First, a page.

Can Any Executive Lead Disruptive Growth?


Can Any Executive Lead Disruptive Growth?

Because the processes and values of the mainstream business by their very nature are geared to manage sustaining innovation, there is no alternative at the outset to the CEO or someone with comparable power assuming oversight responsibility for disruptive growth. Can only certain of these executives exercise this oversight effectively, or is it possible for any senior person to succeed? We noted in chapter 2 that most of the companies whose stock we wish we had owned in the past fifty years took root with a disruptive strategy. A fewóbut not manyóof these companies subsequently caught or created other waves of disruption that kept the parent corporation growing at a robust pace for a time.

One of our most sobering realizations is that within the population of companies that successfully caught a subsequent wave of disruption and stayed atop their industries, the vast majority were still being run by the companyís founder at the time they tackled the disruption. Only a few companies that were run by professional (nonfounder) managers have succeeded in creating new disruptive growth businesses. Table 10-1, although not exhaustive, illustrates what we have sensed.[9]

Table 10-1: Founder-Led Companies That Launched New Disruptive Businesses

Company

Disruptive Growth Business

CEO/Founder

Bank One

Monoline credit cards (purchase of First USA)

John McCoyaa

Charles Schwab

Online brokerage

Charles Schwabbb

Dayton Hudson

Discount retailing (Target Stores)

The Dayton family

Hewlett-Packard

Microprocessor-based computers

David Packard

IBM

Minicomputers

Thomas Watson Jr. c

Intel

Low-end microprocessors (Celeron chip)

Andrew Grove

Intuit

QuickBooks small business accounting software; TurboTax personal tax assistance software; putting Quicken money management software online

Scott Cook

Microsoft

Internet-based computing; SQL and Access database software; Great Plains business solutions software

Bill Gates

Oracle

Centrally served software (applications service provider)

Larry Ellison

Quantum

3.5-inch disk drives

Dave Brown/Steve Berkley

Sony

Transistor-based consumer electronics

Akio Morita

Teradyne

Integrated circuit testers based on CMOS processors

Alex díArbeloff

The Gap

Old Navy low-price-point casual clothing

Mickey Wexler

Wal-Mart

Samís Club

Sam Walton

aMcCoy was not the founder, but was the primary architect of the acquisition strategy that drove Bank One to its prominence.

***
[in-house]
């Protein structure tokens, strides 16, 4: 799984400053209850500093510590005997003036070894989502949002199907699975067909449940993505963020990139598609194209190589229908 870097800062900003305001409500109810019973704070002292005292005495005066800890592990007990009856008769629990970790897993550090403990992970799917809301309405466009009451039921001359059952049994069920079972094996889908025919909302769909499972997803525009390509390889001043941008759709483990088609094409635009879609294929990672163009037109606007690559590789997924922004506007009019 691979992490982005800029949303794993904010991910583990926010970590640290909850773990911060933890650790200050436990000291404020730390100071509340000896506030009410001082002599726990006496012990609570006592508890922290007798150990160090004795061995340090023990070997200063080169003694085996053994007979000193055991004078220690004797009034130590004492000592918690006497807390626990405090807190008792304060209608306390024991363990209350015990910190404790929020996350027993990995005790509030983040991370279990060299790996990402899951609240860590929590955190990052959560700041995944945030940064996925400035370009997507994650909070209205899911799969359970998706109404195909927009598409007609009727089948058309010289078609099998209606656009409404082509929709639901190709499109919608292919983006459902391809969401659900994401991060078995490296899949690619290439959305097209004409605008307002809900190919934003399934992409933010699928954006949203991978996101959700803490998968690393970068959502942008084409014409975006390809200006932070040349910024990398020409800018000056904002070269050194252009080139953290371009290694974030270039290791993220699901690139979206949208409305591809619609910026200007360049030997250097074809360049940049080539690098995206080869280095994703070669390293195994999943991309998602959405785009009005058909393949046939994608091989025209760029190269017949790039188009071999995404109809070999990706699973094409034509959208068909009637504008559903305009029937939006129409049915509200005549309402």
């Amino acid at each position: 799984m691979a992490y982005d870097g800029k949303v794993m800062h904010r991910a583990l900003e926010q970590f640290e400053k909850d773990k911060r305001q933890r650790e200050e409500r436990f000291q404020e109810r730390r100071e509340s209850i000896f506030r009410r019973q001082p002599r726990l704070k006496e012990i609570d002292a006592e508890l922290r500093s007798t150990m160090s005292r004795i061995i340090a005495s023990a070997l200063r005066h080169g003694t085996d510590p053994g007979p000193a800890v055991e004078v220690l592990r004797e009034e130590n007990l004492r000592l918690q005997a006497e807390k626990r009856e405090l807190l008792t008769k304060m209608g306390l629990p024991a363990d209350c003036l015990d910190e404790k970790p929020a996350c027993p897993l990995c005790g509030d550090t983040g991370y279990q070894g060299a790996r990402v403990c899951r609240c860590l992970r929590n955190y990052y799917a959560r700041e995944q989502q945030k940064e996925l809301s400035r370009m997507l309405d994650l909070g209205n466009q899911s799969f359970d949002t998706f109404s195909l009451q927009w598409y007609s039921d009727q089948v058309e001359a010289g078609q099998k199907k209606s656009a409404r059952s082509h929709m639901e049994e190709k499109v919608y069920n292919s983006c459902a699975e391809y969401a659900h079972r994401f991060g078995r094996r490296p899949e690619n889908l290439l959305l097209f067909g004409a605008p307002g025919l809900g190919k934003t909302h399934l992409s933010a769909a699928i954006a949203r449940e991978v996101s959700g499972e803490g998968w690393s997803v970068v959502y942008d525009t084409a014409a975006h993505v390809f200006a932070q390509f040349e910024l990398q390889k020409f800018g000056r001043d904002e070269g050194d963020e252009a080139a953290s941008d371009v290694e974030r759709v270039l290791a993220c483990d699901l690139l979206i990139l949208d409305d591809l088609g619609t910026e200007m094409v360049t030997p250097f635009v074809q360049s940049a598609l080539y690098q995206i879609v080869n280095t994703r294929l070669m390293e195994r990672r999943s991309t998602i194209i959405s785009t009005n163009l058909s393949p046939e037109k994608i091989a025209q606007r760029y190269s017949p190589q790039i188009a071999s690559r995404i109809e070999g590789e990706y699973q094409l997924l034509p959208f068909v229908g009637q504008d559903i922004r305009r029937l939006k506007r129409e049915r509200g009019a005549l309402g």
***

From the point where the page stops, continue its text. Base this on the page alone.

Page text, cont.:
bThe companyís co-CEO, David Pottruck, strongly assisted Charles Schwab in this effort.

cAgain, Watson was the son of the founder, but was the primary driver of IBMís success in mainframe digital computing.

Itís worth noting that these founder-led organizations were also essentially single-industry firms (that is, relatively undiversified when they faced the disruption), which, as chapter 9 noted, can make creating a new disruptive business even harder. We suspect that founders have an advantage in tackling disruption because they not only wield the requisite political clout but also have the self-confidence to override established processes in the interests of pursuing disruptive opportunities. Professional managers, on the other hand, often seem to find it difficult to push in disruptive directions that seem counterintuitive to most other people in the organization.

Table 10-2 shows, however, that there are some exceptions to the principle that only founders seem able to drive disruption. We know of five major companies that were run by professional managers at the time they launched successful disruptions. Of these, Johnson & Johnson, Procter & Gamble, and General Electric are all icons of diversification. IBM and Hewlett-Packard were relatively undiversified when their founders launched those companiesí first successful disruptive businesses; hence, they are listed in table 10-1. Later, when professional managers were running the show, these two firms launched or acquired additional disruptive businesses, but did so when the firms had become much more broadly diversified.

We suspect that because the professional managers of the companies listed in table 10-2 undertook their new disruptions in the context of a diversified, multibusiness corporation, it was easier for them to succeed. Although their capabilities as managerial resources were undoubtedly important in these actions, there were precedents and processes for creating or acquiring new businesses and managing them appropriately that assisted the professional CEOs in creating disruptive growth.[10]

Table 10-2: Professionally Managed Companies That Launched New Disruptive Businesses

Company

Disruptive Growth Business

General Electric

GE Capital

Hewlett-Packard

Ink-jet printers

IBM

Personal computers

Johnson & Johnson

Glucose monitors, disposable contact lenses, equipment for endoscopic surgery and angioplasty

Procter & Gamble

Dryel home dry cleaning, inexpensive power toothbrushes, Crest brand tooth-whitening strips

[9]The nature of these companiesí disruptions is analyzed in figure 2-4 and the appendix to chapter 2.

[10]Something else worth noting is that we have not studied the relative success rates of founder-led versus agent-led disruptive initiatives. All we can say on the basis of the analysis we have done so far is that the relative incidence of successful founder-led disruption is higher than for agent-led disruption. Just who has a better batting average we canít yet say. For unfortunate but understandable reasons, data on failed business creation efforts are hard to come by.